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C.D. Warner, et al., comp.
The Library of the World’s Best Literature. An Anthology in Thirty Volumes. 1917.

William Knox (1789–1825)

Oh, Why Should the Spirit of Mortal Be Proud?

OH, why should the spirit of mortal be proud?

Like a swift-fleeting meteor, a fast-flying cloud,

A flash of the lightning, a break of the wave,

He passes from life to his rest in the grave.

The leaves of the oak and the willow shall fade,

Be scattered around, and together be laid;

And the young and the old, and the low and the high,

Shall moulder to dust, and together shall lie.

The infant a mother attended and loved,

The mother that infant’s affection who proved,

The husband that mother and infant who blest

Each, all, are away to their dwelling of rest.

The hand of the king that the sceptre hath borne,

The brow of the priest that the mitre hath worn,

The eye of the sage, and the heart of the brave,

Are hidden and lost in the depths of the grave.

The maid on whose cheek, on whose brow, in whose eye,

Shone beauty and pleasure—her triumphs are by;

And the memory of those that beloved her and praised

Are alike from the minds of the living erased.

The saint who enjoyed the communion of heaven,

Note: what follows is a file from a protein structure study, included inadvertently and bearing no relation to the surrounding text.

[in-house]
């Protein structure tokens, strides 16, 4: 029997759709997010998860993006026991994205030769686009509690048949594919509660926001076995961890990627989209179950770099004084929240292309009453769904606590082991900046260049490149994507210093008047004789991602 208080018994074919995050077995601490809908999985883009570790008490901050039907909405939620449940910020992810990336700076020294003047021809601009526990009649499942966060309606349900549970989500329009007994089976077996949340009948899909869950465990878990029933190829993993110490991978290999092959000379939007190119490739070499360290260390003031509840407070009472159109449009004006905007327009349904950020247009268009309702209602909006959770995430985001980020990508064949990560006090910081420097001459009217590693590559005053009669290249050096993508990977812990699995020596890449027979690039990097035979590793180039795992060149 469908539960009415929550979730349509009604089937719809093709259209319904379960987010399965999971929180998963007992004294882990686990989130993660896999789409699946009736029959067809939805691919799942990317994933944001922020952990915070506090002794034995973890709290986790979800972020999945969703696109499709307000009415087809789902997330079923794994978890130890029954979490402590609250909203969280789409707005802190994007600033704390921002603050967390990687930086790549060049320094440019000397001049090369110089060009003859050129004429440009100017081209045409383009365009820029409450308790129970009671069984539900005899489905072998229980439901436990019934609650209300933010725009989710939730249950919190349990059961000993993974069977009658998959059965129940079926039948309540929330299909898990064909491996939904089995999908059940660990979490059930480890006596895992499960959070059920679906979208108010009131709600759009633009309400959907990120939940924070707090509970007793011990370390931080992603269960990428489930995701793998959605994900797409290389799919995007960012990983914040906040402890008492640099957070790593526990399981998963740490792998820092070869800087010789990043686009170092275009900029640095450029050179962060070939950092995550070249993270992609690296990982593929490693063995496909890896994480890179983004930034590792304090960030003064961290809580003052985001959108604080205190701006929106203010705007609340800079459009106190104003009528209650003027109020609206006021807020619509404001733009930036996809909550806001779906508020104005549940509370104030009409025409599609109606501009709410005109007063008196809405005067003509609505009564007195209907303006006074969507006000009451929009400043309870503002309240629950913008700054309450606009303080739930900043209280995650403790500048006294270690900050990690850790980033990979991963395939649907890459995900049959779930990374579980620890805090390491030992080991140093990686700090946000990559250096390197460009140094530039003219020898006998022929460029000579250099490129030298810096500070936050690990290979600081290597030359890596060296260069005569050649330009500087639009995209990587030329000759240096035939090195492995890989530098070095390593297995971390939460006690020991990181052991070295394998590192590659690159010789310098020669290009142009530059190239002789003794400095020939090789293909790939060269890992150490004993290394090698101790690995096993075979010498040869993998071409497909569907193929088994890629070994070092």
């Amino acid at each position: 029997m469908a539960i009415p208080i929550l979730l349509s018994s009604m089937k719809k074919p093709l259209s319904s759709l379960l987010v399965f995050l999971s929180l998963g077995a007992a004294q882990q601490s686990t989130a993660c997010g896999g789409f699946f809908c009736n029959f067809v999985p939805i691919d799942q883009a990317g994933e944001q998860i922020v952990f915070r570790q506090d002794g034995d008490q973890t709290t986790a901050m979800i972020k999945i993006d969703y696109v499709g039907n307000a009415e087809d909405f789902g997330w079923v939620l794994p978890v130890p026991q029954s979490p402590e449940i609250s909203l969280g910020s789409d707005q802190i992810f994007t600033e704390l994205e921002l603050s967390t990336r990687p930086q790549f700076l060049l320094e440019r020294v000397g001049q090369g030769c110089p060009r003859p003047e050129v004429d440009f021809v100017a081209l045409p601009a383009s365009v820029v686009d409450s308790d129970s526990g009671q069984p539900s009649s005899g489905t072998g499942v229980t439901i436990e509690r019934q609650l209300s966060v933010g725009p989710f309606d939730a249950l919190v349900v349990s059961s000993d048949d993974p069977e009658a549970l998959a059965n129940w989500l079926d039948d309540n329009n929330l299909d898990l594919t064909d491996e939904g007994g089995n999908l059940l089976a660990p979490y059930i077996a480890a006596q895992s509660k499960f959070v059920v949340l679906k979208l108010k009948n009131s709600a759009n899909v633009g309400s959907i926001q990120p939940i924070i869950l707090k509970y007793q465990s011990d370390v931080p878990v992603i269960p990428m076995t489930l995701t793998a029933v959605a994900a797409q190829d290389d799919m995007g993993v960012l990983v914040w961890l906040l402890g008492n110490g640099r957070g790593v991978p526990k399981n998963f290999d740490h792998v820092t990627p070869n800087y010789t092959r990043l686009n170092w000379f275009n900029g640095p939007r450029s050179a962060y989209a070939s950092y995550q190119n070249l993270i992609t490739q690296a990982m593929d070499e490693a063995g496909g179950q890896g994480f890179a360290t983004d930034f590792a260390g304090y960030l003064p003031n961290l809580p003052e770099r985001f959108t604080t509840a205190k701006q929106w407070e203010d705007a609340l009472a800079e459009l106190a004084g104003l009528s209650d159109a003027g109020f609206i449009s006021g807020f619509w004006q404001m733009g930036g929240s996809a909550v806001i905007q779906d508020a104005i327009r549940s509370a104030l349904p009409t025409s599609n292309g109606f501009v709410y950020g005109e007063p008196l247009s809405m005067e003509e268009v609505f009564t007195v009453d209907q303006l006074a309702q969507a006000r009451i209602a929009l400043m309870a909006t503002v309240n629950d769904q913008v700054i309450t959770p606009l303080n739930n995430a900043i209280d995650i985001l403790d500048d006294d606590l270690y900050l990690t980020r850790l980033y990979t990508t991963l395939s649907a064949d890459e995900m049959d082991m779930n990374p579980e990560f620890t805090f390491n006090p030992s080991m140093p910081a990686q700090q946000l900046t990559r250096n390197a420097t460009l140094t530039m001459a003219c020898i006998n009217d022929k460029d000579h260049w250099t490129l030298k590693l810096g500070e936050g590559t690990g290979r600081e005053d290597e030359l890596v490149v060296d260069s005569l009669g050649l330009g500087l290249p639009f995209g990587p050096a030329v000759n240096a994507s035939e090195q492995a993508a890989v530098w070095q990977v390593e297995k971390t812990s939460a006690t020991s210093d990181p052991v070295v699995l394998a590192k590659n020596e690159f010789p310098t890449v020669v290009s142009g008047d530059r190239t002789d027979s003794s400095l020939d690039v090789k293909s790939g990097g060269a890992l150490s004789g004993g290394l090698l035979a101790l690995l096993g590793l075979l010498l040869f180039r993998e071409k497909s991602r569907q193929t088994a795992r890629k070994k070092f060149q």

The sinner who dared to remain unforgiven,

The wise and the foolish, the guilty and just

Have quietly mingled their bones in the dust.

So the multitude goes, like the flower and the weed

That wither away to let others succeed;

So the multitude comes, even those we behold,

To repeat every tale that hath often been told.

For we are the same that our fathers have been;

We see the same sights our fathers have seen;

We drink the same stream, and we feel the same sun,

And run the same course that our fathers have run.

The thoughts we are thinking our fathers would think;

From the death we are shrinking our fathers would shrink;

To the life we are clinging they also would cling;

But it speeds from the earth like a bird on the wing.

Yea! hope and despondency, pleasure and pain,

Are mingled together like sunshine and rain;

And the smile and the tear, the song and the dirge

Still follow each other, like surge upon surge.

’Tis the twink of an eye, ’tis the draught of a breath,

From the blossom of health to the paleness of death,

From the gilded saloon to the bier and the shroud:—

Oh, why should the spirit of mortal be proud?